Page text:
Don't you know that you are the temple of God and that the Spirit of God dwells in you? If anyone destroys God's temple, God will destroy him, for God's temple is sacred, and you are that temple.One of the Corinthians' issues was divisions or factions in the church. Back in chapter 1, Paul wrote1 Corinthians 3.16-17
My brothers, some from Chloe's household have informed me that there are quarrels among you. What I mean is this: One of you says, "I follow Paul"; another, "I follow Apollos"; another, "I follow Cephas"; still another, "I follow Christ." Is Christ divided? Was Paul crucified for you? Were you baptized into the name of Paul?and Paul picks this up in chapter 3: What, after all is Apollos? And what is Paul? Only servants.... I planted the seed, Apollos watered, but God made it grow. So neither he who plants nor he who waters is anything, but only God, who makes things grow. (3.5-7) Paul wants the Corinthians (and us) to understand dthat the church, and all who are in it, belong to God. It's a Bad Idea, in other words, to obsess with being allied to a particular faction in the church.1 Corinthians 1.11-13
Does this mean that it's wrong to talk about Saddleback as "Rick Warren's church" or to Willow Creek as Bill Hybels's? Not necessarily. When I talk to members of other congregations, it's quite natural to ask about service projects or whatever "at your church" for example.
The issue, I think, is when we indulge our competitive urges or try to accentuate differences.
Which reminds me of a Christian student organization I was involved with some years back, and a student wo asked about the differences between the groups. At the time, this particular campus had at least five Christian groups. The staff guy in this one group declined to say how his group's emphases differed from those of the other groups. "No matter what I say," he remarked, "it'll sound like 'we're doing the job, and they aren't.'"
I had wanted to give the kids something by by way of comparison so they could have some idea of how to pick a group to get involved with, but I later saw the wisdom of Jon's words.
One more comment on this chapter. I once heard a Bible teacher apply 3.16-17 (at the top of today's entry) to sexual purity. He was using a translation that rendered this verse ambiguously (the NIV rendering is clearer: "Do you not know that you yourselves are God's temple...?"), but his sermon still surprises me, because in the context it's clear that he's talking about the church, divisions within the church, the health of the church, testing of the church.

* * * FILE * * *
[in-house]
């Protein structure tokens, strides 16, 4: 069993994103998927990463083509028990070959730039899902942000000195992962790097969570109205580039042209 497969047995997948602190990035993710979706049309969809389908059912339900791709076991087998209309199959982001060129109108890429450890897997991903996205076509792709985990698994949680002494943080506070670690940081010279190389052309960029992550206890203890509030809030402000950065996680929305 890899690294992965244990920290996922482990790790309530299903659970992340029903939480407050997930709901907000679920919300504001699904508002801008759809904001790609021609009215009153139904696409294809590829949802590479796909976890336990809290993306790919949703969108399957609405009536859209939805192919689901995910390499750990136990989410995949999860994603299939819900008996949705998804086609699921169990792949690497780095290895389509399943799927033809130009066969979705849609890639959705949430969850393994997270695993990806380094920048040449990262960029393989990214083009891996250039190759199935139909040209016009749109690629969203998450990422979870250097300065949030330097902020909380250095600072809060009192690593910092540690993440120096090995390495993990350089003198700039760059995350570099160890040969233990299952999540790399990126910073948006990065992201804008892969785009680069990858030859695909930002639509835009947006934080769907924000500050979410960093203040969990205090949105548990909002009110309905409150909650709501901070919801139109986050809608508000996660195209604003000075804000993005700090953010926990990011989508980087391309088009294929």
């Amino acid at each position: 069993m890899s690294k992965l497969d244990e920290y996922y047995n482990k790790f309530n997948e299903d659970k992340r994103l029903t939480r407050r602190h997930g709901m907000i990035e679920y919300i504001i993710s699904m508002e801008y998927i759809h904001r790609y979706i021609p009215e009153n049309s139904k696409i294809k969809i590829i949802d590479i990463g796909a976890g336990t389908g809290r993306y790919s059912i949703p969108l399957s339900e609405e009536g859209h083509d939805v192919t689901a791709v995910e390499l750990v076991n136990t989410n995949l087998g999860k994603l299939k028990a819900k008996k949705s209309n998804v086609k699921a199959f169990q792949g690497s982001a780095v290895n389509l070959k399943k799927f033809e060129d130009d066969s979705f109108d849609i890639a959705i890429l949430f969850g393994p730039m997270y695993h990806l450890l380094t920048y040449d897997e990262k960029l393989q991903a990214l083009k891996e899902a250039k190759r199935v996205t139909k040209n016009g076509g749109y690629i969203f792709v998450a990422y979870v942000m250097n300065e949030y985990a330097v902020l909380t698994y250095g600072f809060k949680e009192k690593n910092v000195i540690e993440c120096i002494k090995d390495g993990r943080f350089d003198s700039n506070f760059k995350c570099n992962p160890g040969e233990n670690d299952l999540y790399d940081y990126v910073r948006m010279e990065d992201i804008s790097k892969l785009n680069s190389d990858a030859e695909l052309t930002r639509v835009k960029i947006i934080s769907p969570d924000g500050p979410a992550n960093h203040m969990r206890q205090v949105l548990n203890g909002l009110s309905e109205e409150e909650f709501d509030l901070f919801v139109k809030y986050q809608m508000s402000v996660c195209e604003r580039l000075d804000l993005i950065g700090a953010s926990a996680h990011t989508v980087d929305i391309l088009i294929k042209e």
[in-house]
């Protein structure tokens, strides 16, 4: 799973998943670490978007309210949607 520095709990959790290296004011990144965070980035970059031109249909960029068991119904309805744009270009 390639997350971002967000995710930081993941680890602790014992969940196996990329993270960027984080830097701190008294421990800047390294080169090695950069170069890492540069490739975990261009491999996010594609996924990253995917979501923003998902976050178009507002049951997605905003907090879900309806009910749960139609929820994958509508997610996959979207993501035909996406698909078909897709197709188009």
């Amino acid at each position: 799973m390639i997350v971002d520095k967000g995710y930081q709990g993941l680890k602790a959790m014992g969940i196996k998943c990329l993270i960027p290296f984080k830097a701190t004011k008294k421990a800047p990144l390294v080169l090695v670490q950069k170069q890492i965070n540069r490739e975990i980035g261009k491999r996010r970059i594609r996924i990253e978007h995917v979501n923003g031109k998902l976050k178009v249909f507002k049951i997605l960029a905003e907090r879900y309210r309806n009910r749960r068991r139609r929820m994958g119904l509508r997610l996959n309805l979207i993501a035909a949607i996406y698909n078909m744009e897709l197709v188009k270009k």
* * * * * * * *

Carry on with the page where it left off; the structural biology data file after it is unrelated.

The NIV editors think this way, as do the the authorities in the New Bible Commentary Revised, and the Wycliffe Bible Commentary.
Why did I tell you about that? I buess because I'd like for you to look at the text and interpret it yourself -- not to accept something as gospel truth (!) just because a famour Bible teacher (or an infamous computer engineer) tells you that's what a passage means. Bible teachers aren't a bad place to start, but we all make mistakes, so I hope that you and I will read and try to understand the text for ourselves, and not rely completely on others to interpret it for us.
Because it really is God's loving communication to us, and we do well to hear his words afresh.
I wrote most of that on August 7th, but looking at it now (8/13) I think I should add something. Since (as we see from the above) God loves the church and won't stand for its being attacked (whether by false teaching or gratuitous divisions), I need to be very careful about how I discuss the ministry of our church. I may not agree with the way things are done, with certain emphases or ministry philosophies, but as I read somewhere "If you like what you see, tell your friends; if you don't like what you see, tell them!"
May God help us to support our pastors and leaders, and to work for unity in our churches. Amen.